Tier 1 and 2 are permitted by conditional use permit in Activity Center Land Use Designations of village industrial; hamlet industrial; and island center. The only hamlet industrial areas are in Deer Harbor. There are two areas designated island center — one at the intersection of Crow Valley and West Beach roads on Orcas and Dill and Center on Lopez. There are currently no lands designated village industrial.
Production done in activity center land use designations must be conducted in a fully-enclosed and secure structure, such as a “stick-built” building or an opaque greenhouse with rigid walls, a roof and doors.
Tier 1 and 2 operations are allowed by conditional use permit in rural general use; rural farm/forest; rural industrial and agricultural resource land use areas. Indoor and outdoor production and processing allowed in rural farm/forest and agricultural resource land as well. Additionally, processing is only allowed to take place if it’s an on-site production in rural farm/forest and ag resource.
The ordinance also calls for minimum lot sizes — tier 1 is one acre in rural general use and rural industrial and three acres in rural farm/forest and ag resource. Tier 2 is allowed on properties with 5 acres in rural general use and rural industrial; and 10 acres in rural/farm forest and ag resource.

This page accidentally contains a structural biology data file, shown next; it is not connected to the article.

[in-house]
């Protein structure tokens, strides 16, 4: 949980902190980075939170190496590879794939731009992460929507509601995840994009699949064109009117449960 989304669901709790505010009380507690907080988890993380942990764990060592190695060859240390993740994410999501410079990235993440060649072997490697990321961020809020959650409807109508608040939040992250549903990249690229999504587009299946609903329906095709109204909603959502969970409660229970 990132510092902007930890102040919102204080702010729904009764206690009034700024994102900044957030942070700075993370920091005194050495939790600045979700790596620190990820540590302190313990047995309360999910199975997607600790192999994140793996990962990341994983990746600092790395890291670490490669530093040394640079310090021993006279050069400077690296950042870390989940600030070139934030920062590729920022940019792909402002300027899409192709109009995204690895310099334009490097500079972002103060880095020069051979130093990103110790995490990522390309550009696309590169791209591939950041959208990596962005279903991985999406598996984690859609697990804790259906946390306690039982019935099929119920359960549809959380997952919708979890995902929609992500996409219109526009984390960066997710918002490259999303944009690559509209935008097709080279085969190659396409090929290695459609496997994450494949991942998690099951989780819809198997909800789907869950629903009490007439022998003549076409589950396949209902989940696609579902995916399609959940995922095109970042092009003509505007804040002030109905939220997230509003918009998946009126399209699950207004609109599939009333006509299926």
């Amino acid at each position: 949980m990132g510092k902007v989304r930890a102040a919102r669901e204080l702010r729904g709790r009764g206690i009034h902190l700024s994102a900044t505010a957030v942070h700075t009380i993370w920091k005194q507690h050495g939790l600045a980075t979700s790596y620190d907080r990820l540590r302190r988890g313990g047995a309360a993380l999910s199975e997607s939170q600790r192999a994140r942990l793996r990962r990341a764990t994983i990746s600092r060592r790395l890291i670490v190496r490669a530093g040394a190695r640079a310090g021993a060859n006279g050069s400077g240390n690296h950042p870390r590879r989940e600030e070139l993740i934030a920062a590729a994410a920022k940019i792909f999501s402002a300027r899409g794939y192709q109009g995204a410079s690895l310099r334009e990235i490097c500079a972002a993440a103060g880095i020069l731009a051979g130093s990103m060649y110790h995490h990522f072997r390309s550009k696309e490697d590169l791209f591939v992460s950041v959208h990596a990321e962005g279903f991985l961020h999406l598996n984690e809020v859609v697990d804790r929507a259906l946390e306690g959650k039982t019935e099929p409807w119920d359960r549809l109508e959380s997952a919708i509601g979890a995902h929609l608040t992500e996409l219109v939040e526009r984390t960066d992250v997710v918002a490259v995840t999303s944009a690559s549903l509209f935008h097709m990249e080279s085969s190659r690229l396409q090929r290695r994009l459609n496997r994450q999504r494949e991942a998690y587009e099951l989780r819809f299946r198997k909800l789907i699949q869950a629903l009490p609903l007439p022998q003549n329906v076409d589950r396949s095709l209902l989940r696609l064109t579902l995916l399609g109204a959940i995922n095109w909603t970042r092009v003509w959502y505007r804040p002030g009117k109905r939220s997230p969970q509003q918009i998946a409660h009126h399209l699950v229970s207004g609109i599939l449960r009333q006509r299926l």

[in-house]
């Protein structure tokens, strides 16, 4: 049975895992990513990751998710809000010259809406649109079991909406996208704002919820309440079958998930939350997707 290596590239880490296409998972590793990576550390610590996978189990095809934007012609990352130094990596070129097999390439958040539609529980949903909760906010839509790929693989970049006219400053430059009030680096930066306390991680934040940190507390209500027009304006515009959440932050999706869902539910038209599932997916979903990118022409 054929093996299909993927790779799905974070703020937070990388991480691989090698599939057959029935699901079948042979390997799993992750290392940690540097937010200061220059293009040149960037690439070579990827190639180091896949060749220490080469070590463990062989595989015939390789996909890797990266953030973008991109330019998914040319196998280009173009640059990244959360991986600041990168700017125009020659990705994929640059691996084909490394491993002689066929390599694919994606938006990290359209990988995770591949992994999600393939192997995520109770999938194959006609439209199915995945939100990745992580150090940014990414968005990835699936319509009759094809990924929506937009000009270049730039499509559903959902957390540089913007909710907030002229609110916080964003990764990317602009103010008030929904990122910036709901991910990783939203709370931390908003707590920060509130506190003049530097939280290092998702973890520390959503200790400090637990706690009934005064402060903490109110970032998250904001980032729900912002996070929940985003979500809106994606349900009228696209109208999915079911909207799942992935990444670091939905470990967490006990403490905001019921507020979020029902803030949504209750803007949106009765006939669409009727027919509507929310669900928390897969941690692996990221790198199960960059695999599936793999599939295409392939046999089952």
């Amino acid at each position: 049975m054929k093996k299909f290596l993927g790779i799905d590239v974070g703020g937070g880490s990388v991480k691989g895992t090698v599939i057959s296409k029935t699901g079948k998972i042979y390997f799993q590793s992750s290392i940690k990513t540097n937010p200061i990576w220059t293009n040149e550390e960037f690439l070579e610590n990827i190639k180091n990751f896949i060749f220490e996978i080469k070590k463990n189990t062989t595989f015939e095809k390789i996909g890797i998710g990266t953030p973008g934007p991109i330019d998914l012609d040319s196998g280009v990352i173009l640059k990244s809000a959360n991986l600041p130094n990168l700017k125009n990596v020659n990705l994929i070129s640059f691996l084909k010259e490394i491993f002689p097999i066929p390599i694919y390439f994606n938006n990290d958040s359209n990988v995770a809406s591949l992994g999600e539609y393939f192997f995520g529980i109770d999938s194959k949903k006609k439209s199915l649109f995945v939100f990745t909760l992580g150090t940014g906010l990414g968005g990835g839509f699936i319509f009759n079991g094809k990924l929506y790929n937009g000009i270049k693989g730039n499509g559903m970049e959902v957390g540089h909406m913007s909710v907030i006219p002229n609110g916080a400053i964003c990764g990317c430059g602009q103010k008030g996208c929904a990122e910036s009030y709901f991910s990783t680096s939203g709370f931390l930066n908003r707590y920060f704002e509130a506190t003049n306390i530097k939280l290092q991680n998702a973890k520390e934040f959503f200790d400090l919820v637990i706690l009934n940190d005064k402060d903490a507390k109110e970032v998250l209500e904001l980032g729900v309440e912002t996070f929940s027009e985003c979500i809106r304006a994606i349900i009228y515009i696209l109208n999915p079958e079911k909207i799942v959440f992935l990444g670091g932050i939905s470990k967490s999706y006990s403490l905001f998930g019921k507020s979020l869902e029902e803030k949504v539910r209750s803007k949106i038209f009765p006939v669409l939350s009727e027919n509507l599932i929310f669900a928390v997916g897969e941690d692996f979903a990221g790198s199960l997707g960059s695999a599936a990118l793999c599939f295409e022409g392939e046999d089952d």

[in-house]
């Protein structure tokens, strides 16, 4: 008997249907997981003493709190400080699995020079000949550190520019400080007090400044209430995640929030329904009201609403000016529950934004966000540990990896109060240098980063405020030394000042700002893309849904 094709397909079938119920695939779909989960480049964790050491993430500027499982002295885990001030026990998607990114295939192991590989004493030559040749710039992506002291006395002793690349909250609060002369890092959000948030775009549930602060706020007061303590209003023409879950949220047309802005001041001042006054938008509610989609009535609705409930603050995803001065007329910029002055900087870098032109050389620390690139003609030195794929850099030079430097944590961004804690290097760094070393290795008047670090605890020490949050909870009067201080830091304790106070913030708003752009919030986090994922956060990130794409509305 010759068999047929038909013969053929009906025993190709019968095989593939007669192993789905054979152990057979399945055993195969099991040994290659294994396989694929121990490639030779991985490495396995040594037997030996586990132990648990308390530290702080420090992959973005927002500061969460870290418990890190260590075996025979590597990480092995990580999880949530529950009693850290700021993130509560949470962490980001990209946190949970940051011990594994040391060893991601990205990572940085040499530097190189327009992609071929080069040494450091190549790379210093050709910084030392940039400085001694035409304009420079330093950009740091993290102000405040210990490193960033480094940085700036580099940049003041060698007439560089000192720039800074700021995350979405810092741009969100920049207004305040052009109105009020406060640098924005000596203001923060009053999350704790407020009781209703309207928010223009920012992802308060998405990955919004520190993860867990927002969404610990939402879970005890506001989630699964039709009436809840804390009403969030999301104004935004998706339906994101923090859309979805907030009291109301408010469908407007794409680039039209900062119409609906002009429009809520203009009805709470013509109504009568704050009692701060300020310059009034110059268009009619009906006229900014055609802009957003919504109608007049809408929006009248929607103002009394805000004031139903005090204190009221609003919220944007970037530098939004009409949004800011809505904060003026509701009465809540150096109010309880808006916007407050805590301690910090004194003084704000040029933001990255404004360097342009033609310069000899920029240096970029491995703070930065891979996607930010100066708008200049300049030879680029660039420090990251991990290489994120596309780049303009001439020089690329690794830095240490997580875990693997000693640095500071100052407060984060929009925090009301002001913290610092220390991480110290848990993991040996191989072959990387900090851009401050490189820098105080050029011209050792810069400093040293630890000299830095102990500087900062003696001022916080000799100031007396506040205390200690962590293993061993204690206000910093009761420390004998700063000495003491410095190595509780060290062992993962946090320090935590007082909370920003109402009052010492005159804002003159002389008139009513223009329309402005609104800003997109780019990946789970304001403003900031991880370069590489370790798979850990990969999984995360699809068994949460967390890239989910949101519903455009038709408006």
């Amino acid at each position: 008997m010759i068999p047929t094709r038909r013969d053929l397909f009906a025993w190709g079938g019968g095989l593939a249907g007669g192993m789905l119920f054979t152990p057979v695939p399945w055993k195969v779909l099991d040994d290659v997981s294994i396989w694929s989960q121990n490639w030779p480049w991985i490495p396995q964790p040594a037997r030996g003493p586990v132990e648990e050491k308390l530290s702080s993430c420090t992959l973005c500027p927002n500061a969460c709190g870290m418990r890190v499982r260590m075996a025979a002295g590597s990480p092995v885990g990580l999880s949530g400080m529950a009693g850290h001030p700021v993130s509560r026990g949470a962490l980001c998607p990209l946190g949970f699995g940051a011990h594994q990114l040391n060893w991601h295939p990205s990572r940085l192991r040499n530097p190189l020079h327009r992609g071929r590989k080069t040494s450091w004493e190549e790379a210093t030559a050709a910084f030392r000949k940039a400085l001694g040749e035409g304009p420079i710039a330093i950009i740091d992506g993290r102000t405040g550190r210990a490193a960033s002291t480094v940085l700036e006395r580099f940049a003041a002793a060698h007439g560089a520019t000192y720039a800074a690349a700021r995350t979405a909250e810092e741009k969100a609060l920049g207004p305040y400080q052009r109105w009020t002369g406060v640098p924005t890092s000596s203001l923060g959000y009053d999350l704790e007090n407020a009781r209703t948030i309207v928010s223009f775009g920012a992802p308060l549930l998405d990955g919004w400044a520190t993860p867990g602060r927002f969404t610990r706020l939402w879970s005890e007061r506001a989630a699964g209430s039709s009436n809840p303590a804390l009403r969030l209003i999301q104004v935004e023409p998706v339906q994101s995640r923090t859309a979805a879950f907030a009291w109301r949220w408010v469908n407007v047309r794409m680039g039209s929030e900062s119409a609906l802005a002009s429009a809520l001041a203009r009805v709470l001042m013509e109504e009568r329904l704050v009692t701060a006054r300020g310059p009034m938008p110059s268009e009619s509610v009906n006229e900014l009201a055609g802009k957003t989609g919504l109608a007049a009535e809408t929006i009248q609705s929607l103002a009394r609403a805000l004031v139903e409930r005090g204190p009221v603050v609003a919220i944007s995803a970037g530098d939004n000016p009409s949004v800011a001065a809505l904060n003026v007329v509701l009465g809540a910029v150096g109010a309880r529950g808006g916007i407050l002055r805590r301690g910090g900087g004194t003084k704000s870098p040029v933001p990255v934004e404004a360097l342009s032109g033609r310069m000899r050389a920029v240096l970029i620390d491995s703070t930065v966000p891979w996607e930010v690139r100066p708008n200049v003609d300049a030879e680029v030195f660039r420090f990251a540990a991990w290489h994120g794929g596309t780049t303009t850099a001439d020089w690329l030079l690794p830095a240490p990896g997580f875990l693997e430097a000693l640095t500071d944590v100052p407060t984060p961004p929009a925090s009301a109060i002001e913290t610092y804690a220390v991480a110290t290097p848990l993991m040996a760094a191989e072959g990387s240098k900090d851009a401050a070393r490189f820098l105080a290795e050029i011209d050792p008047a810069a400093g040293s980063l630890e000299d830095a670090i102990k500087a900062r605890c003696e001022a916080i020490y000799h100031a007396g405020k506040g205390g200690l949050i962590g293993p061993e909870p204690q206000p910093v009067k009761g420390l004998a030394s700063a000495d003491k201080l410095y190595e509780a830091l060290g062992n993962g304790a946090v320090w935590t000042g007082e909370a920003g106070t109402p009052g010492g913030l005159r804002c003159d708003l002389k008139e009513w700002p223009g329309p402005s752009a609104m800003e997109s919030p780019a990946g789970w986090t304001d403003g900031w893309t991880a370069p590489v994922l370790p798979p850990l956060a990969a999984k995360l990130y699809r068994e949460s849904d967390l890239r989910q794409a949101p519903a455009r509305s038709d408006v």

In the Eastsound Subarea, tiers 1 and two are allowed in Eastsound village commercial; service and light industrial; service park; and country corner commercial. All processing is required to be done indoors. Production and processing is prohibited in all other Eastsound designations.
Only one state license can be used on any parcel outside of the urban growth areas. This will prevent more than one operation located on one parcel. Additionally, a certificate of occupancy will be issued until the state approves the license.
According to San Juan County, marijuana is considered an agricultural product, Zack explained. This prohibits marijuana growers from receiving some of the special treatment agricultural products get such as being allowed near critical areas and receiving shoreline allowances. The ordinance also prohibits production and processing in residences; critical areas; critical area buffers; and the shoreline.